Aboriginal Use of Fire: Implications for Today’s Bushfire and Land Managers

Main Club, 3rd June 2022

Our speaker was Bernie Masters, president of the Busselton Naturalists’ Club for the last 40 years. Bernie is a biologist and geologist who has worked in environmental assessment and mine site rehabilitation for many years and has had personal experience with fire management.

Bernie pointed out that catastrophic bushfires have always been a feature of the Australian bush. There is general agreement, he says, that reducing the fuel load in forests by some controlled burning is the best way to reduce the risk of dangerous fires, but opinions on the methods and extent vary widely. Department of Biodiversity, Conservation and Attractions (DBCA), for example, wants to “burn everything”. But he believes that traditional Aboriginal methods are preferable and should be copied.

Bernie then showed us evidence of traditional Aboriginal use of fire and its effects on the landscape. For example, early photos of the Ludlow Tuart Forest showed mature trees with no undergrowth except grass.

An early painting of an area near Lake Seppings at Albany showed islands of shrubby vegetation surrounded by grassland.

Aboriginal people used fire for cooking, warming, ceremonies and hunting and to stimulate the growth of plants for food resources. They burnt small patches, resulting in a patchwork of bush and grassland, ideal for hunting kangaroos and reducing the chance of catastrophic bushfires. They only burnt where they had a reason to burn – not in coastal dunes or karri forests, for example.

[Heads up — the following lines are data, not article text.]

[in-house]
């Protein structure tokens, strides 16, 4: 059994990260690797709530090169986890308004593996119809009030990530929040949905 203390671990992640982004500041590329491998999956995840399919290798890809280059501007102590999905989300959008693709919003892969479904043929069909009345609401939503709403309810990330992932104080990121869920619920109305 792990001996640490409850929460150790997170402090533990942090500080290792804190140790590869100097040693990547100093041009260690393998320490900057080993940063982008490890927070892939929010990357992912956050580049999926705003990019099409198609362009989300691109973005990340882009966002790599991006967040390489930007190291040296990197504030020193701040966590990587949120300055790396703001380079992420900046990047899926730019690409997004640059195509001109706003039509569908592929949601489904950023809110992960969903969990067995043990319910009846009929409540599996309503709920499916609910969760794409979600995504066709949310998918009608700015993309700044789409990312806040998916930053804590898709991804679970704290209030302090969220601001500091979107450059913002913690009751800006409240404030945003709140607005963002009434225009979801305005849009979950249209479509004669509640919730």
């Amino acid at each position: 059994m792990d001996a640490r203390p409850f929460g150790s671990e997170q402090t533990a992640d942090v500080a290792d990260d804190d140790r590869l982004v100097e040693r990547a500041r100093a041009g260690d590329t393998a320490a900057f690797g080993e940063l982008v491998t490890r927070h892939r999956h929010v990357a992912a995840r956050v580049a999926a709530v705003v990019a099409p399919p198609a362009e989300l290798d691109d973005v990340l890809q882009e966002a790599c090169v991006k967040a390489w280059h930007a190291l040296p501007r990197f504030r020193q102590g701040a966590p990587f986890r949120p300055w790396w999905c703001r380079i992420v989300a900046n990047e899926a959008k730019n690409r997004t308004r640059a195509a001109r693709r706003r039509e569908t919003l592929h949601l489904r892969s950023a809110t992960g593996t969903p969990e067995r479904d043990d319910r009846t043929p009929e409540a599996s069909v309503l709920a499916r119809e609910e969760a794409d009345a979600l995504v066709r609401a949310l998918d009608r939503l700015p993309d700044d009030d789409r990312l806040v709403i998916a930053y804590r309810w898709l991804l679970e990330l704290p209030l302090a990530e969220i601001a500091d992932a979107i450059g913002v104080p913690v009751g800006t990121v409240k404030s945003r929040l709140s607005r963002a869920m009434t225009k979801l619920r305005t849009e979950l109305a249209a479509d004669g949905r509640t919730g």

Fire and Hearth by anthropologist Sylvia Hallam is full of evidence of Aboriginal use of fire in WA, with quotes from explorers and early settlers confirming that the Aboriginals deliberately burnt the bush to produce a mosaic pattern with a park-like appearance. They did this with dexterity by lighting small, manageable fires frequently and without burning the canopy. There is evidence that areas were burnt every 3 to 4 years and that grass or forbs existed in many places where there are now shrubs.

The current “Prescribed Burning” regime by DBCA involves dropping incendiaries, and almost everything is burnt. At our meeting in August last year, we heard from Kingsley Dixon that this strategy is harmful and counterproductive and must be changed. Bernie agrees and says that we should mimic Aboriginal techniques instead. He describes two methods currently being trialled. One is the Soft Edge Mosaic method, where the boundary strip is burnt first, followed by dropping incendiaries into the damp ground to produce a mosaic of small fires. Then after five years, it is done again so that the remaining areas burn. The other is the SW Cultural Burning Project, in which three Aboriginal corporations have the grant to train people to implement traditional burns. However, this is a learning process, and it will be some time before it can be widely implemented. Meanwhile, prescribed burning may have to continue.

Mike Gregson

Lithograph showing Lake Seppings, Albany.
Views Of Western Australia, “Nouvelle Hollande” From The “Astrolabe” Journey.
After Louis-Auguste de Sainson, 1801–1887 French. plate 15